Vision loss is impacting millions of older people worldwide and is, to a large extent, avoidable. It's time to bring the eye health and ageing sectors together to address this unmet need. 

Today, an estimated 73 percent of people living with avoidable vision impairment are older people – amounting to 800 million people globally.  

As the world's population ages, this figure will rise to 1.28 billion by 2050 unless urgent action is taken.    

A new report released on World Sight Day by The Fred Hollows Foundation and the International Federation of Ageing (IFA) calls for close collaboration between the eye health and ageing sectors to protect and restore vision in older age.   



Photo Credit: The Fred Hollows Foundation



The report Connecting Healthy Ageing and Vision provides an overview of the eye health of older people today. It proposes key actions needed within and beyond the UN Decade of Healthy Ageing (2021-2030) to ensure that older people's eye health and quality of life are preserved.   

Dr Vânia de la Fuente-Núñez, Healthy Ageing Senior Advisor at The Fred Hollows Foundation, said vision loss affects the physical and mental health of older people and their ability to function in the community.   

"Losing sight means facing an increased risk of mortality, cognitive decline, and depression, and, where environments are not accessible, often means losing your independence, confining many older people to their home, and increasing social isolation and loneliness in later life.”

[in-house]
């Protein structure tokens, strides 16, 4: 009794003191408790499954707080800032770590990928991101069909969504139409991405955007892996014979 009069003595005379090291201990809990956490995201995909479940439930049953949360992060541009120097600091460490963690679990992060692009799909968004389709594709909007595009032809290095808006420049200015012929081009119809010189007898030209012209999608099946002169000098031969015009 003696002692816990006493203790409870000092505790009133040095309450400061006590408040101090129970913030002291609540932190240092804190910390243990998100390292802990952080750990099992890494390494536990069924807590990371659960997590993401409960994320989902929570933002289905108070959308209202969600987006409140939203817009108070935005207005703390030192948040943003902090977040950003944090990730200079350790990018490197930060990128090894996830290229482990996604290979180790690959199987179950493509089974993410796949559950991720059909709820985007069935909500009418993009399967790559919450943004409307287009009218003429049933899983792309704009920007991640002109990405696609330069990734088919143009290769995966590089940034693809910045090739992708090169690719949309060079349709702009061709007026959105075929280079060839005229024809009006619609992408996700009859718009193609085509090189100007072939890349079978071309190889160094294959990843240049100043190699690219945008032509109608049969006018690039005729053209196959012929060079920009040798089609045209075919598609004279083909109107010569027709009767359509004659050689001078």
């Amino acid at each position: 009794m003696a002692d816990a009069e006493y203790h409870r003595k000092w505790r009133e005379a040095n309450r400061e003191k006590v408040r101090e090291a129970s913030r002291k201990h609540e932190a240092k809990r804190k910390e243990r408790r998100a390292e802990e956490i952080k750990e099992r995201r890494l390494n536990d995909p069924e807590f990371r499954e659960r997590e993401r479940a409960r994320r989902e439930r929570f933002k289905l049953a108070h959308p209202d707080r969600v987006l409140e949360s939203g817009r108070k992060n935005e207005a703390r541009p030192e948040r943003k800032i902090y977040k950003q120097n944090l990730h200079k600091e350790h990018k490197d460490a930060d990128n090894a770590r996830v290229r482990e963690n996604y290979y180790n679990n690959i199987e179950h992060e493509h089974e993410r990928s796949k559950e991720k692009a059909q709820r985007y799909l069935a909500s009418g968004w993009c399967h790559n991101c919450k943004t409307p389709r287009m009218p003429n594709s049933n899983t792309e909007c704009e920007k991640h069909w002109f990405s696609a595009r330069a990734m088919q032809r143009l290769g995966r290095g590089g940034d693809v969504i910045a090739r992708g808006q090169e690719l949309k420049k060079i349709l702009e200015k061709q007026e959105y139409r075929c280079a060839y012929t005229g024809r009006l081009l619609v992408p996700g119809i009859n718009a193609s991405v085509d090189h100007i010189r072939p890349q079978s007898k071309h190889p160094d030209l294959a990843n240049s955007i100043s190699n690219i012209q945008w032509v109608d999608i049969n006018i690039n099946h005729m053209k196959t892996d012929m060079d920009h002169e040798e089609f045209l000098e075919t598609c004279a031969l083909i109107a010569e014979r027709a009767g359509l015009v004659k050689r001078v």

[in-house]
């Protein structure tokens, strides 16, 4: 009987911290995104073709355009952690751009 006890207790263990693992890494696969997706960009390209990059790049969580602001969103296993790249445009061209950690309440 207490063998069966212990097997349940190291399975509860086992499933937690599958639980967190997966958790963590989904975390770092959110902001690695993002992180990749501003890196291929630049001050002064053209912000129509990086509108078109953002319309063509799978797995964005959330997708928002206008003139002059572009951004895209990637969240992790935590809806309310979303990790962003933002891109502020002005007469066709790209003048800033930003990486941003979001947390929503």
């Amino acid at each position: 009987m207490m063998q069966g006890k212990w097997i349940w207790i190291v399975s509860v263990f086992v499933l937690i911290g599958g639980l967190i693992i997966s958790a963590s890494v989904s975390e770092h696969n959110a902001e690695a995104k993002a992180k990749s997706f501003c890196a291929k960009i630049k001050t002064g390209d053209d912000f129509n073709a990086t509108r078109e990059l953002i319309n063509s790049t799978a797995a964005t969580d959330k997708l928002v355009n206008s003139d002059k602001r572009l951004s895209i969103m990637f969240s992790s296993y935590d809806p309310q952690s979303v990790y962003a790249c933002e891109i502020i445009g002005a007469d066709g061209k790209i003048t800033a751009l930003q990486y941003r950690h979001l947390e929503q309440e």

While many eye conditions become more prevalent as people age, blindness is not inevitable in later life. It's crucial to recognise vision as an integral component of overall health within the UN Decade of Healthy Ageing, prioritising healthy ageing from research to policy and practice.  

We need proactive action to eradicate avoidable vision loss in later life, enabling more older individuals to lead independent lives and continue contributing to their local communities.

Photo Credit: The Fred Hollows Foundation



Existing inequities in healthcare access and other socioeconomic factors contribute to the increased burden of vision impairment among older people, with a notable impact on older women and those with limited education or lower income levels.  

Older women bear a disproportionate burden, accounting for 56 percent of vision loss cases in the second half of life.   

Vision impairment and blindness carry significant consequences, impacting not just the affected women but also their families and communities. These individuals often find themselves marginalised in discussions and decision-making processes related to their health and well-being, as well as that of their families.  

Unfortunately, older women frequently encounter substantial cultural barriers and compounded forms of discrimination, including ageism and sexism, resulting in unequal access to services and treatment compared to men. This inequality in access exacerbates their vulnerability to vision-related issues. 

The repercussions of vision impairment in older age extend far beyond the individual. Caregivers of people with vision loss, usually women and girls, often grapple with the challenging task of balancing their needs with those of older family members experiencing vision loss, which can lead to anxiety and depression and lost opportunities for education or earning a livelihood, resulting in productivity losses and financial hardship for families. 

Photo Credit: The Fred Hollows Foundation



The Fred Hollows Foundation is contributing to the UN Decade of Healthy Ageing (2021-2030) through this work, as well as a series of innovative pilot projects in Vietnam, China, Kenya, Ethiopia, and Uganda that are improving access to eye care services and integrated care for older people.   

Through its past work, the Foundation has already restored sight to more than 3 million people worldwide, including many older people.   





COVER PHOTO: Michael Amendolia